It wasn’t so very long ago that I publicly proclaimed my love for Betty White and her lifelong work with animal rescue efforts. Shortly after that interview I received an email from Grandma’s Molasses, and to my surprise they were not asking me to promote their product per se, but a worthy cause. Grandma’s Molasses supports The Elephant Sanctuary in Tennessee by donating a hefty amount of their product yearly. It is used to entice the elephants to take their medicines by concealing the tastes with molasses. (Elephants LOVE molasses. Who knew?!) After reading The Elephant Sanctuary’s mission statement, I immediately wanted to help the effort.
“The Elephant Sanctuary exists for two reasons:
- To provide a haven for old, sick or needy elephants in a setting of green pastures,
dense forests, spring-fed ponds and heated barns for cold winter nights.
- To provide education about the crisis facing these social, sensitive, passionately intense,
playful, complex, exceedingly intelligent and endangered creatures.”
The awful truth: many of these animals have faced physical abuse, torture, and forced incarceration prior to their forever home at the sanctuary. And just like people, some elephants suffer from post-traumatic stress disorder (PTSD). The Elephant Sanctuary does an important job of rehabilitation and creates a safe place for these animals to roam free, but they need resources! As you can imagine it is very expensive to provide food and shelter to their 14 resident elephants – $133,000 a year for just one elephant!
The awesome part: you can help! Visit ElephantsLoveGrandmas.com to “adopt” an elephant! With each donation of $10 or more comes a certificate of “adoption,” a subscription to The Elephant Sanctuary’s Trunklines newsletter, a coupon for a free jar of Grandma’s Molasses, and a recipe card for Grandma’s Elephant Bread (a recipe developed by me!). With each donation of $30 or more comes all of this, plus photos and bio information about the “adopted” elephant.
Anyone who may doubt the intelligence or emotional connectivity of these animals should watch the video below. It captures the beautiful -albeit strange- relationship between the sanctuary’s own Tarra the elephant and her canine companion of many years.
Now, I’ve been given full permission by the folks at Grandma’s to share the recipe, but please don’t let that deter your donation. Give a little bread to the elephants.
This is a deliciously sweet pastry with ground pecans, brown sugar and generous smothering of molasses glaze. The technique for shaping this bread is easy, and when cut and unfolded it reminds me of two elephant ears.
Sweet dough recipe adapted from Taste of Home’s “Baking Book”.
Yield: 2 coffee cakes, 12 servings [click for printable recipe]
2 ¼ tsp. active dry yeast
¼ cup water, 110-115 degrees F
1 cup whole milk, 110-115 degrees F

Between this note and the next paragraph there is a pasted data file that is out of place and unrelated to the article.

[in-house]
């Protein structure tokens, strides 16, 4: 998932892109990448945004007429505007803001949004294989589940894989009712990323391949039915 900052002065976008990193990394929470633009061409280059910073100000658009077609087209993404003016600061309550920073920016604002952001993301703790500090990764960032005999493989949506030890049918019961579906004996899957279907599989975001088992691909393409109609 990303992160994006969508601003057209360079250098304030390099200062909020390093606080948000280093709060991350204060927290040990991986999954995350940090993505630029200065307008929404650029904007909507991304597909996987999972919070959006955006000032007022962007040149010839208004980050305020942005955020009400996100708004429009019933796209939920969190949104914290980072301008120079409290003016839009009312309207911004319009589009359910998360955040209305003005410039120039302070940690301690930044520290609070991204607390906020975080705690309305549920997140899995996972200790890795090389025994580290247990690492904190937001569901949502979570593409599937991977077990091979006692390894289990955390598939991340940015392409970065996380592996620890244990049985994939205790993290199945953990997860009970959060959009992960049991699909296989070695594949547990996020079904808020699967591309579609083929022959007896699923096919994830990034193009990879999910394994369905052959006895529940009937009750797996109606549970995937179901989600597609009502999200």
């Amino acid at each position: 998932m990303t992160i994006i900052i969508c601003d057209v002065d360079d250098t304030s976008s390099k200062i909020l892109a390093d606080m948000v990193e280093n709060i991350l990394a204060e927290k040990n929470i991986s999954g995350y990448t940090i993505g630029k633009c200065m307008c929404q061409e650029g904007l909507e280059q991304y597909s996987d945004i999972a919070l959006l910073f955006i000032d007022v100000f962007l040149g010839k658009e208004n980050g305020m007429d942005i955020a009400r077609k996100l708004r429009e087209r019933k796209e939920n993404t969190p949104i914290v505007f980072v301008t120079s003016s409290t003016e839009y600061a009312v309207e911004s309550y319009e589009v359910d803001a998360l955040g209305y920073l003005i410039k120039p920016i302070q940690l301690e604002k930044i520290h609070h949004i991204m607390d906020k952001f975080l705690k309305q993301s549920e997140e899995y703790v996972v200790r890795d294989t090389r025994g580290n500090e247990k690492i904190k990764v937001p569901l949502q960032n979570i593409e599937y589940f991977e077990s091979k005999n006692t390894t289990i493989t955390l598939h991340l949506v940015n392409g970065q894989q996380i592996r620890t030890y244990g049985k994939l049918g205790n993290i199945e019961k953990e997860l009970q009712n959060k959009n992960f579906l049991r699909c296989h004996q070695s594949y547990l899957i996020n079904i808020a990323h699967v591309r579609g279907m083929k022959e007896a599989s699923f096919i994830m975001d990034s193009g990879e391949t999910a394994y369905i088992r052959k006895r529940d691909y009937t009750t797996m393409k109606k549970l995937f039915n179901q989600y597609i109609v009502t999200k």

¾ cup butter melted and slightly cooled, divided
2 eggs room temperature
¼ cup granulated sugar
1 tsp. salt
3 cups all-purpose flour
½ cup granulated sugar
½ cup finely ground pecans
1 tbsp. cinnamon
2 cups confectioners’ sugar
2 tbsp. Grandma’s molasses
2 tbsp. butter, room temperature
¼ cup plus 1 tbsp. whole milk
- Place yeast and warm water in a large mixing bowl; stir briefly to combine. Add warm milk, ½ cup melted butter, eggs, sugar, salt and 2 cups of flour. Stir until a sticky dough forms. Add extra flour a little at a time until a soft dough forms (you may not have to use all the flour). Turn dough onto a well-floured surface and with a timer set, knead for 6-8 minutes until smooth and elastic. Place dough in a greased bowl. Cover with plastic wrap and allow dough to rise in a warm place until doubled (about 1 ½ hours).
- Gently punch down dough and let stand for 10 minutes. Divide dough in half, and place on a well-floured surface. Roll each piece of dough into a 10×15-inch rectangle. Coat the rolled pastries with the remaining butter using a pastry brush.
- Place filling ingredients in a small bowl and stir together. Sprinkle mixture over buttered pastries. Roll them up, jelly roll style, starting with a long side. Pinch together the seams to seal in the filling.
- Place each rolled pastry on a baking sheet, seam-side up and fold in half so that the seams are touching and half the dough is resting on top of the other half. Cut folded pastries with a pair of clean kitchen scissors lengthwise and down the middle within 1.5 inches of the open ends. Open cut pastry and lay flat so it resembles a heart shape (or two elephant ears). Cover pastries with plastic wrap and allow them rise in a warm area for 30 minutes. Preheat oven to 350 degrees F. and bake for 20 minutes. Remove pastries from oven and allow them to cool slightly.
- In a medium bowl, stir together molasses and room temperature butter; add confectioners’ sugar and milk. Stir well. Mixture should be thin enough to drizzle. If mixture is too thick add additional milk 1 tsp. at a time. Generously drizzle glaze over pastries and serve.
*No monetary compensation was provided for this blog post.